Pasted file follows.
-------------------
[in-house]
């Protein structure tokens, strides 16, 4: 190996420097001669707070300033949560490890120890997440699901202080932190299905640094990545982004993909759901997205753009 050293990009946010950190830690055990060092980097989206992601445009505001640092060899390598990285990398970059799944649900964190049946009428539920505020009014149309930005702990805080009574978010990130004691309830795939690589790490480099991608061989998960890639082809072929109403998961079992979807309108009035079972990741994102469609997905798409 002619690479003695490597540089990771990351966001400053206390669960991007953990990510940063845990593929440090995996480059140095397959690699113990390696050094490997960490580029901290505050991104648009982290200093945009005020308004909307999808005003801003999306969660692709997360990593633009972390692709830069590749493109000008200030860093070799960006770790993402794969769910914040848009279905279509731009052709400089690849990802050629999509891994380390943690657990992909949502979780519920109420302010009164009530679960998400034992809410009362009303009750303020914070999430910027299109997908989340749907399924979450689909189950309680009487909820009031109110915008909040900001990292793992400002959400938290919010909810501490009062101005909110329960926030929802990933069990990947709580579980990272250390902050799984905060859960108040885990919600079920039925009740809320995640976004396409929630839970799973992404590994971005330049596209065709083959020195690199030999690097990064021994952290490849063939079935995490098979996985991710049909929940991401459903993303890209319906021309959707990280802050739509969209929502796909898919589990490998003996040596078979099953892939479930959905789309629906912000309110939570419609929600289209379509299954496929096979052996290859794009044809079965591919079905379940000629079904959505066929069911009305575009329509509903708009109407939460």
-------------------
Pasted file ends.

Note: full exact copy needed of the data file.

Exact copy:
[in-house]
């Protein structure tokens, strides 16, 4: 190996420097001669707070300033949560490890120890997440699901202080932190299905640094990545982004993909759901997205753009 050293990009946010950190830690055990060092980097989206992601445009505001640092060899390598990285990398970059799944649900964190049946009428539920505020009014149309930005702990805080009574978010990130004691309830795939690589790490480099991608061989998960890639082809072929109403998961079992979807309108009035079972990741994102469609997905798409 002619690479003695490597540089990771990351966001400053206390669960991007953990990510940063845990593929440090995996480059140095397959690699113990390696050094490997960490580029901290505050991104648009982290200093945009005020308004909307999808005003801003999306969660692709997360990593633009972390692709830069590749493109000008200030860093070799960006770790993402794969769910914040848009279905279509731009052709400089690849990802050629999509891994380390943690657990992909949502979780519920109420302010009164009530679960998400034992809410009362009303009750303020914070999430910027299109997908989340749907399924979450689909189950309680009487909820009031109110915008909040900001990292793992400002959400938290919010909810501490009062101005909110329960926030929802990933069990990947709580579980990272250390902050799984905060859960108040885990919600079920039925009740809320995640976004396409929630839970799973992404590994971005330049596209065709083959020195690199030999690097990064021994952290490849063939079935995490098979996985991710049909929940991401459903993303890209319906021309959707990280802050739509969209929502796909898919589990490998003996040596078979099953892939479930959905789309629906912000309110939570419609929600289209379509299954496929096979052996290859794009044809079965591919079905379940000629079904959505066929069911009305575009329509509903708009109407939460």